Document Type Doctoral Thesis Author Mobie, Titus Risimati email@example.com URN etd-11062008-170236 Document Title The impact of privatization of water system towards the poor. A challenge to pastoral care with special reference to the rural communities of Bushbuckridge Degree PhD Department Practical Theology Supervisor
Advisor Name Title Prof M J S Masango Supervisor Keywords
- water system
- rural communities
- pastoral care
Date 2008-09-04 Availability unrestricted Abstract
The dissertation focuses on water, which has become the focal point of global debate today among nations. This is due to ever-increasing population and the insatiable consumer demands that the market makes on humanity, putting heavy stress on natural resources, especially water.
Since the 1980s, rich countries and the institutions they control, i.e. the International Monetary Fund (IMF), the World Bank (WB) and the World Trade Organization (WTO) have been forcing poor countries to implement policies and sign agreements that do them more harm than good (i.e. privatization of state assets such as water).
The debt crisis drove many poor countries into structural adjustment programs as a condition for receiving IMF and World Bank aid. These programs, under various names, contain policies that compel vulnerable countries to expose their social services to competition with big profit making corporations.
Through persuasion, threats, bullying and conditions attached to loans and aid, poor countries have been forced to:
- Open their markets in order to subsidize exports from rich countries.
- Stop prioritising domestic producers.
- Divert development efforts away from local food markets, and
- Privatize essential services such as water system, electricity etc.
These debt relief conditions and trade agreements are focused solely on making profit and not on improving the livelihood and welfare of the poor. The theory that the World Bank, the IMF and the WTO put forward is that increased trade will automatically be equal to improved welfare. This equality has not worked in practice as Raj Patel in a more or harsher description, that structural adjustment and other trade related policies could also be seen as a “weapon of mass destruction” (Znet, November 28, 2000).
The author concurs with Patel’s view, as according to UNICEF, over 500,000 children under the age of five died each year in Africa and Latin America in the late 1980s as a direct result of the debt crisis and its management under the International Monetary Fund’s structural adjustments programs. These programs required the abolition of price supports on essential food-stuffs, steed reductions in spending on health, education, and other social services, and increases in taxes. The debt crisis has never been resolved for much of Sub-Saharan Africa. Extrapolating from the UNICEF data, as many as 5,000,000 children and vulnerable adults may have lost their lives in this blighted continent as a result of the debt crunch (World Policy Journal, Volume XIX, No.4, Winter 2002/03).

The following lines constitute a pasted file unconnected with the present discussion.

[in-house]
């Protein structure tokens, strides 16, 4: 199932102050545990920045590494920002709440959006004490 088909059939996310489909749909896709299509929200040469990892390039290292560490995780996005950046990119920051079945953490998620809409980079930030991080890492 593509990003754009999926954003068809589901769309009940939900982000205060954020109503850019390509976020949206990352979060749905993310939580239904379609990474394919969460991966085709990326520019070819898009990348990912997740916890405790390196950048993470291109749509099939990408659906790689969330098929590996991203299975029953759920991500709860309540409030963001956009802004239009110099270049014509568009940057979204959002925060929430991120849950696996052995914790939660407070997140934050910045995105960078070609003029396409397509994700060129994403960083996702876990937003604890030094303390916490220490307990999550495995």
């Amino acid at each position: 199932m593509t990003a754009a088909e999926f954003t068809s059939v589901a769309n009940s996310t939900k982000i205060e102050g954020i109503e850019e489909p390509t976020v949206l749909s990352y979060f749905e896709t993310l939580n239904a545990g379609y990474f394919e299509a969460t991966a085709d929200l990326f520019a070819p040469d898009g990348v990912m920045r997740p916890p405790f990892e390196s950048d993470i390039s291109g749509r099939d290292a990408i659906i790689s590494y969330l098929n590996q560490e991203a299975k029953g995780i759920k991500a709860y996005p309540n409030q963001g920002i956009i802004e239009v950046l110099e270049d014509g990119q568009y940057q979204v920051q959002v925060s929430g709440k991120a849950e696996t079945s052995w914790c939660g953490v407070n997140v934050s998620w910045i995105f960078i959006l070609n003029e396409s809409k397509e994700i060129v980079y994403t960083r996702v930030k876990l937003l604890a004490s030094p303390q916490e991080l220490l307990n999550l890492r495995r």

Privatization and commodification of water system is the order of the day in many developing countries. It has raised survival issues for the poor and the marginalized, causing problems such as scarcity of safe drinking water, pollution of water and soil, and destruction of agricultural sectors in other parts of developing countries.
This dissertation emphasizes that all people have internationally accepted rights to water “all peoples, whatever their stage of development and their social and economic conditions, have the right to have access to drinking water in quantities and of a quality equal to their basic needs” (United Nations 1977). This right is being violated for millions of people around the globe, particularly in developing countries such as Africa, Asia and Latin America.
This dissertation reminds the church leadership, members of faith communities and all relevant stakeholders of their responsibilities to God-given gift of water. Both the Old and New Testament understanding of justice as taking the side of the poor and oppressed, and also seeking to compel us to action, i.e. to address the exploitative and oppressive systems that seek to hold the poor and their oppressive structures. We are inspired to strive for justice, each in our own place and according to our separate gifts. We are called to the struggle to make trade a means of sharing the bounty of the earth and the fruits of human labor, and to ensure that people’s rights to water is fully respected.
The dissertation emphasizes that “water” is the source of life, a gift of nature and that it belongs to all living beings and the rest of creation. God who is the creator gives this right to everyone. It is not a private property but a common resource for the sustenance of all members of plant and animal kingdoms.
©University of Pretoria 2008D512/gm
Filename Size Approximate Download Time (Hours:Minutes:Seconds)
28.8 Modem 56K Modem ISDN (64 Kb) ISDN (128 Kb) Higher-speed Access 00front.pdf 87.14 Kb 00:00:24 00:00:12 00:00:10 00:00:05 < 00:00:01 01chapter1.pdf 198.94 Kb 00:00:55 00:00:28 00:00:24 00:00:12 00:00:01 02chapter2.pdf 234.07 Kb 00:01:05 00:00:33 00:00:29 00:00:14 00:00:01 03chapter3.pdf 114.66 Kb 00:00:31 00:00:16 00:00:14 00:00:07 < 00:00:01 04chapter4.pdf 131.91 Kb 00:00:36 00:00:18 00:00:16 00:00:08 < 00:00:01 05chapters5-6.pdf 110.32 Kb 00:00:30 00:00:15 00:00:13 00:00:06 < 00:00:01 06back.pdf 602.84 Kb 00:02:47 00:01:26 00:01:15 00:00:37 00:00:03